In a find that advances our understanding of fundamental particles in the universe, scientists announced Thursday they've detected a high-energy neutrino from outside our galaxy and, for the first-time, pinpointed its source.
Why it matters: The evidence, detailed in two new studies in the journal Science, further demonstrate the potential for multi-messenger astronomy — that is, astronomy that looks at the whole electromagnetic spectrum — to help scientists answer longstanding mysteries about high-energy physics.
Where it came from: Evidence from a slew of observatories suggests the neutrino likely originated in an active galaxy known as a blazar. The blazar — TXS 0506+056 — is located about 4 billion light-years from Earth.
- Like the Milky Way, blazars contain a supermassive black hole, but unlike our own galaxy the black hole is actively dragging in stars and dust and spewing out matter and light in a jet that happens to point toward Earth.
The high-energy neutrino was detected using an array of 5,000 sensors drilled deep underneath the South Pole, known as the IceCube Neutrino Observatory.
What they are: Neutrinos are subatomic particles with no electrical charge and almost no mass. They rarely interact with matter: A few hundred billion neutrinos move through every square inch of everything — human, home and planet — every second.
Because they don't interact much, neutrinos are difficult to detect. But on the plus side, Ojha says, it also means they aren't being deflected by magnetic fields (like cosmic rays) or diffused by clouds (like light) and can carry unadulterated information about where they came from.
The IceCube Observatory's detection, made on Sept. 22, 2017, was backed up by findings from an array of Earth and space-based assets that scan the electromagnetic spectrum from radio waves to high energy gamma rays.
"It is a new sense. It is an entirely new means for us to learn about the cosmos," says Ojha.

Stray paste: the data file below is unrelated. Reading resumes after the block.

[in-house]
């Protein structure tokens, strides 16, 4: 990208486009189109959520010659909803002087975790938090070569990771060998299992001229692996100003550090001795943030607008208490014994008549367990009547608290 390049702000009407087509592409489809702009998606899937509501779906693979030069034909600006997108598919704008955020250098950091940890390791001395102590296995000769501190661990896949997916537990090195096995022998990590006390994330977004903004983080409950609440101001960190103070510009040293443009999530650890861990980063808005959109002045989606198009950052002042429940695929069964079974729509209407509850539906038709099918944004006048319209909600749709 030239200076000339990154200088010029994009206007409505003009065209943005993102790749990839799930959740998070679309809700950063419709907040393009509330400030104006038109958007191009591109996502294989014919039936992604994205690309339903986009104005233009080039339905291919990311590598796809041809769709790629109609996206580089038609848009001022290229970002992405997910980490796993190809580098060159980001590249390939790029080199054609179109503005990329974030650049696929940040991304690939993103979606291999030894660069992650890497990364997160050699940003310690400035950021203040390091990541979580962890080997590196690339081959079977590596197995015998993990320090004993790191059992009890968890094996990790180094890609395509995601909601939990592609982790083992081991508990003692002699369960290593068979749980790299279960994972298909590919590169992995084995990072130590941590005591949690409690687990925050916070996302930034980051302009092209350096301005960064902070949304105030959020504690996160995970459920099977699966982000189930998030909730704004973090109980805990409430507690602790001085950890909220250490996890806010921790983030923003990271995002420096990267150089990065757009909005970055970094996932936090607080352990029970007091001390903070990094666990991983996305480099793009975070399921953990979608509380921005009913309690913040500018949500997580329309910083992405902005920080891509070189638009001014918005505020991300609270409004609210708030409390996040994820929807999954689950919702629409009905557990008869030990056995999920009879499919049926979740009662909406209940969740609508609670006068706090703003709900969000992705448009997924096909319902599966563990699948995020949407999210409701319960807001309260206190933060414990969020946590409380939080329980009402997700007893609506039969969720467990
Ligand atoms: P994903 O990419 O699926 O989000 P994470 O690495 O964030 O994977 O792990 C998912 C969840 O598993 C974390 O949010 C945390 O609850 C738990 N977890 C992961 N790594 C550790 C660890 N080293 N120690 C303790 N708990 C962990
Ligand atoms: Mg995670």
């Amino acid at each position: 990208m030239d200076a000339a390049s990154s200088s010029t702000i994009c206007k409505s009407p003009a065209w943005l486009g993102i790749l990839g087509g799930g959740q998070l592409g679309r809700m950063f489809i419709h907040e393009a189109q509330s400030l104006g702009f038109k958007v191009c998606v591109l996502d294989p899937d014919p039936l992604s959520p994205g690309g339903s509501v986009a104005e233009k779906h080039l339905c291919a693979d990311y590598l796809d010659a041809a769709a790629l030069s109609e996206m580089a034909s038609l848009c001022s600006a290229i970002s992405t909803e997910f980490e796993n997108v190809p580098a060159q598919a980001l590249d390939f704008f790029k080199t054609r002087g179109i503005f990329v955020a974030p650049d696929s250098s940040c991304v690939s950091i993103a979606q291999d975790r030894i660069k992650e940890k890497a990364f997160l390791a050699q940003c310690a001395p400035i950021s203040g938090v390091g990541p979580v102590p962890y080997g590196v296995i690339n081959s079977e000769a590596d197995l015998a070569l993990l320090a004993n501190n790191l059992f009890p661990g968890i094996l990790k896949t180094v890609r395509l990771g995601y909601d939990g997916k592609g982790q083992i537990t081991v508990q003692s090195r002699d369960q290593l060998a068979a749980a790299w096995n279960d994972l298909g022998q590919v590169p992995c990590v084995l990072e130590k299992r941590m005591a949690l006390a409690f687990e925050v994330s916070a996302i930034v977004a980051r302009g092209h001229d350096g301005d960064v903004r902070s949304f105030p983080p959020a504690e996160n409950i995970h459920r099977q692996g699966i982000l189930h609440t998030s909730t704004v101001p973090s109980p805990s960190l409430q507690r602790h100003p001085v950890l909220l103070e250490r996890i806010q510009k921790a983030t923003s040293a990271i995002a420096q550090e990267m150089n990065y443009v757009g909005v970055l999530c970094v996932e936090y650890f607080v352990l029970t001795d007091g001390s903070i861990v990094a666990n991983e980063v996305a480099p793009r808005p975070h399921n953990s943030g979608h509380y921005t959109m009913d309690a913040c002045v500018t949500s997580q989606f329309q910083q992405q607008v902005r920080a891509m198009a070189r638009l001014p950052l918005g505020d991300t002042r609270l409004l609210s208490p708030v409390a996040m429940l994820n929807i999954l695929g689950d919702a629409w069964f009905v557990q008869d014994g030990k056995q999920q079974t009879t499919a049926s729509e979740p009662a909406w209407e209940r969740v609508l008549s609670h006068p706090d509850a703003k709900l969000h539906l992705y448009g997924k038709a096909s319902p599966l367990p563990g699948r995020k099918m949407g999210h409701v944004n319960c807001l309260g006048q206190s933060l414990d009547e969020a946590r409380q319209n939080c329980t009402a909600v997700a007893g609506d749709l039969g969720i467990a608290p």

Background: Cosmic rays — protons and other nuclei with high energies that travel through the universe at nearly the speed of light — were first discovered in 1912. Lower energy neutrinos have been detected from the sun and from a supernova. But, if the new findings hold up, this would be the first high-energy one whose origin has been traced back to a source outside our galaxy.
How they did it: The IceCube Neutrino Observatory detects radiation created by neutrinos on the extremely rare occasion that they interact with a proton or neutron in an atom. It's the optical equivalent of a sonic boom, Ojha told Axios.
On September 22, 2017, the observatory detected a single neutrino coming from the blazar TXS 0506+056. Within a minute, the observatory automatically alerted nearly two dozen space and ground telescopes around the world that then began to search the region for gamma rays, X-rays and visible light that are also expected to be produced at the same time as neutrinos.
The researchers then went back through 9.5 years of IceCube data and found that between September 2014 and March 2015, there were "an excess of high-energy neutrino events." Conrad says, "That was the thing that nailed it for me. Maybe we just got lucky but to me it makes it unlikely it is an accident."
Yes but: It is just one neutrino from a single blazar, and it's not a blazar that had caught scientist's attention before, says Neil Weiner, a physics professor at NYU's Center for Cosmology and Particle Physics, via email. Weiner was not involved in the new studies.
"This result gives evidence that these objects may explain some of these mysterious neutrinos. Of course, this is one object, and, convincing though the case is, you’d love to see another," Weiner said.
And, the researchers are careful to point out that the statistical significance they report puts the detection in the realm of "evidence" rather than a "discovery." Erik Blaufuss, a physicist at the University of Maryland and a member of the IceCube team, says, "We’re definitely claiming this is at the evidence level."
The big picture: The new studies demonstrate the maturing of multi-messenger astronomy, in which scientists see and hear the universe using a multitude of observatories in order to learn more about a phenomenon.
"“We’re opening whole new horizons in which we’re viewing the universe,” said Julie McEnery, the project scientist for the Fermi gamma-ray Space Telescope and an astrophysicist with NASA.